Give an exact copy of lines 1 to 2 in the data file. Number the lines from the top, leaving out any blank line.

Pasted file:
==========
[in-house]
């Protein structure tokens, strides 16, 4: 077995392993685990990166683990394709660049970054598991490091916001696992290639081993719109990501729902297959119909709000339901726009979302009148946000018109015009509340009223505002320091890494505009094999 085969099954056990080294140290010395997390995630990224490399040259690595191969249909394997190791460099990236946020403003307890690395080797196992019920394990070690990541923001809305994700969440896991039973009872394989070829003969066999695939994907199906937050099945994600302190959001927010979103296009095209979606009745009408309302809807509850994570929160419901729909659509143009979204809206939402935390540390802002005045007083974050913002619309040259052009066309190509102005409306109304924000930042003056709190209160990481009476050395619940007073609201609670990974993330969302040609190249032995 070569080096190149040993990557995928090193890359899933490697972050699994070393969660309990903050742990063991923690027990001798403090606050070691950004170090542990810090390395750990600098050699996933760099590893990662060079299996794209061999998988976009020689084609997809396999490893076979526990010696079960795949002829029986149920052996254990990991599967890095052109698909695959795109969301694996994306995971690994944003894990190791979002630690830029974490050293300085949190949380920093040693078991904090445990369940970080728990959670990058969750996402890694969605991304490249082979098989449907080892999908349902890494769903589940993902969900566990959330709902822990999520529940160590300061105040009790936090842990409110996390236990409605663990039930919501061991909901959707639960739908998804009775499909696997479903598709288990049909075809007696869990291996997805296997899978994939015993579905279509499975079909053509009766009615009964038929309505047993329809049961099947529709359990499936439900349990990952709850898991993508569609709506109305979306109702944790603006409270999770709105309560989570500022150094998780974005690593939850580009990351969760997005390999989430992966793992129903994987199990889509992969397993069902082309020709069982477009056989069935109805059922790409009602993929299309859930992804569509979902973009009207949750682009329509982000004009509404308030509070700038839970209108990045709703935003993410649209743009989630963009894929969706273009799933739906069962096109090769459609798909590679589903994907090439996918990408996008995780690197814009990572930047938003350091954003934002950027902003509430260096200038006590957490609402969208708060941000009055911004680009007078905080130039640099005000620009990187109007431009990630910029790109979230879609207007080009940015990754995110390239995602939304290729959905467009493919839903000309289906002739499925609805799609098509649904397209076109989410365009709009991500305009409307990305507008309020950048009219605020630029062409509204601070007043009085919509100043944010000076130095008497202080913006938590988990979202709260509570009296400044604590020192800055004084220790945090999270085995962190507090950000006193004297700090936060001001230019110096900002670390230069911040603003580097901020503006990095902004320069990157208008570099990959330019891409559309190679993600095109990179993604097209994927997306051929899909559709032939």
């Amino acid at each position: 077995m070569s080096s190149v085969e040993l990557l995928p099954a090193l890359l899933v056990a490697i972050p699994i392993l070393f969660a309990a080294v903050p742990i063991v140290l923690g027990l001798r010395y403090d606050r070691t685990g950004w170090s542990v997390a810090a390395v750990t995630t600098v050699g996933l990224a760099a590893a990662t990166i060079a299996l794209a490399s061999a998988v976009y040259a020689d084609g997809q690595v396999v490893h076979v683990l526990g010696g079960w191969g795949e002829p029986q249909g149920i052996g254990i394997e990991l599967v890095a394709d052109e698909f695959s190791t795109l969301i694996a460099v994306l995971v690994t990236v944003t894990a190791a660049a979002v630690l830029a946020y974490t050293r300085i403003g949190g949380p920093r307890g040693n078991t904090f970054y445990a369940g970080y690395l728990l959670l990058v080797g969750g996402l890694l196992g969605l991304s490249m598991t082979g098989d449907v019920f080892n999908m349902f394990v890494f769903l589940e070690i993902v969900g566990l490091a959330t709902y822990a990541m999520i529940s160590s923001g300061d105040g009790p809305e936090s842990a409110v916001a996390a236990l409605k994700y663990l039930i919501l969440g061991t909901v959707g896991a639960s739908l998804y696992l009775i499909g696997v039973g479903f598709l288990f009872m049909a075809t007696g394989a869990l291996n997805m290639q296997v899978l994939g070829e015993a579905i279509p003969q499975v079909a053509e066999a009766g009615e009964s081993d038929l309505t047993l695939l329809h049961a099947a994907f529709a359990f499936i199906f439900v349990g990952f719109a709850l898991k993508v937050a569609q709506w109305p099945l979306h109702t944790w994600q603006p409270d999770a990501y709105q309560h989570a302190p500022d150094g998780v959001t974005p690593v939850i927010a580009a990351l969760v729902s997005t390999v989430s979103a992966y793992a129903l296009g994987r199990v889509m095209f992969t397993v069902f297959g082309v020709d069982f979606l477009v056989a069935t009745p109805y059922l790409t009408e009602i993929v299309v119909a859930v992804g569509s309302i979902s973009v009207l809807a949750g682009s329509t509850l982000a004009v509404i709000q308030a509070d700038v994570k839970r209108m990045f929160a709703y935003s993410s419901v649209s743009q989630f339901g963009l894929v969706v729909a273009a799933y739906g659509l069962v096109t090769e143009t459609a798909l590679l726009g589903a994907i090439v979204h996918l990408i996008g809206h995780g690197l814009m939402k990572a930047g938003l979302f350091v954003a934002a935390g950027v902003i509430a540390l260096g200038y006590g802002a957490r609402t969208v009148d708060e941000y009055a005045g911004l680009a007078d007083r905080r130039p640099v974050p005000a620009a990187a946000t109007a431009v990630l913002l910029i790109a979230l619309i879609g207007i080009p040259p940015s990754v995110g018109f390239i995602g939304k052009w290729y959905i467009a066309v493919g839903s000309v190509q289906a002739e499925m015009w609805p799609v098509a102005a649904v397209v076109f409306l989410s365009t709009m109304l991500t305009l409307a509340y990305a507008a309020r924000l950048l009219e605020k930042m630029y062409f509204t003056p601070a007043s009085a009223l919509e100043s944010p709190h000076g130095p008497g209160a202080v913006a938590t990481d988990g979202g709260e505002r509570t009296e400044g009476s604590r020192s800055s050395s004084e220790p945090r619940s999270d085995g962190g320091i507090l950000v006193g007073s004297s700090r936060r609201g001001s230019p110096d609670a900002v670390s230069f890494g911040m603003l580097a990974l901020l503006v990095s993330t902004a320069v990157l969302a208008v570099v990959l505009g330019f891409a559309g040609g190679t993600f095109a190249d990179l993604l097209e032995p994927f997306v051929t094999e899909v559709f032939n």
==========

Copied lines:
[in-house]
């Protein structure tokens, strides 16, 4: 077995392993685990990166683990394709660049970054598991490091916001696992290639081993719109990501729902297959119909709000339901726009979302009148946000018109015009509340009223505002320091890494505009094999 085969099954056990080294140290010395997390995630990224490399040259690595191969249909394997190791460099990236946020403003307890690395080797196992019920394990070690990541923001809305994700969440896991039973009872394989070829003969066999695939994907199906937050099945994600302190959001927010979103296009095209979606009745009408309302809807509850994570929160419901729909659509143009979204809206939402935390540390802002005045007083974050913002619309040259052009066309190509102005409306109304924000930042003056709190209160990481009476050395619940007073609201609670990974993330969302040609190249032995 070569080096190149040993990557995928090193890359899933490697972050699994070393969660309990903050742990063991923690027990001798403090606050070691950004170090542990810090390395750990600098050699996933760099590893990662060079299996794209061999998988976009020689084609997809396999490893076979526990010696079960795949002829029986149920052996254990990991599967890095052109698909695959795109969301694996994306995971690994944003894990190791979002630690830029974490050293300085949190949380920093040693078991904090445990369940970080728990959670990058969750996402890694969605991304490249082979098989449907080892999908349902890494769903589940993902969900566990959330709902822990999520529940160590300061105040009790936090842990409110996390236990409605663990039930919501061991909901959707639960739908998804009775499909696997479903598709288990049909075809007696869990291996997805296997899978994939015993579905279509499975079909053509009766009615009964038929309505047993329809049961099947529709359990499936439900349990990952709850898991993508569609709506109305979306109702944790603006409270999770709105309560989570500022150094998780974005690593939850580009990351969760997005390999989430992966793992129903994987199990889509992969397993069902082309020709069982477009056989069935109805059922790409009602993929299309859930992804569509979902973009009207949750682009329509982000004009509404308030509070700038839970209108990045709703935003993410649209743009989630963009894929969706273009799933739906069962096109090769459609798909590679589903994907090439996918990408996008995780690197814009990572930047938003350091954003934002950027902003509430260096200038006590957490609402969208708060941000009055911004680009007078905080130039640099005000620009990187109007431009990630910029790109979230879609207007080009940015990754995110390239995602939304290729959905467009493919839903000309289906002739499925609805799609098509649904397209076109989410365009709009991500305009409307990305507008309020950048009219605020630029062409509204601070007043009085919509100043944010000076130095008497202080913006938590988990979202709260509570009296400044604590020192800055004084220790945090999270085995962190507090950000006193004297700090936060001001230019110096900002670390230069911040603003580097901020503006990095902004320069990157208008570099990959330019891409559309190679993600095109990179993604097209994927997306051929899909559709032939």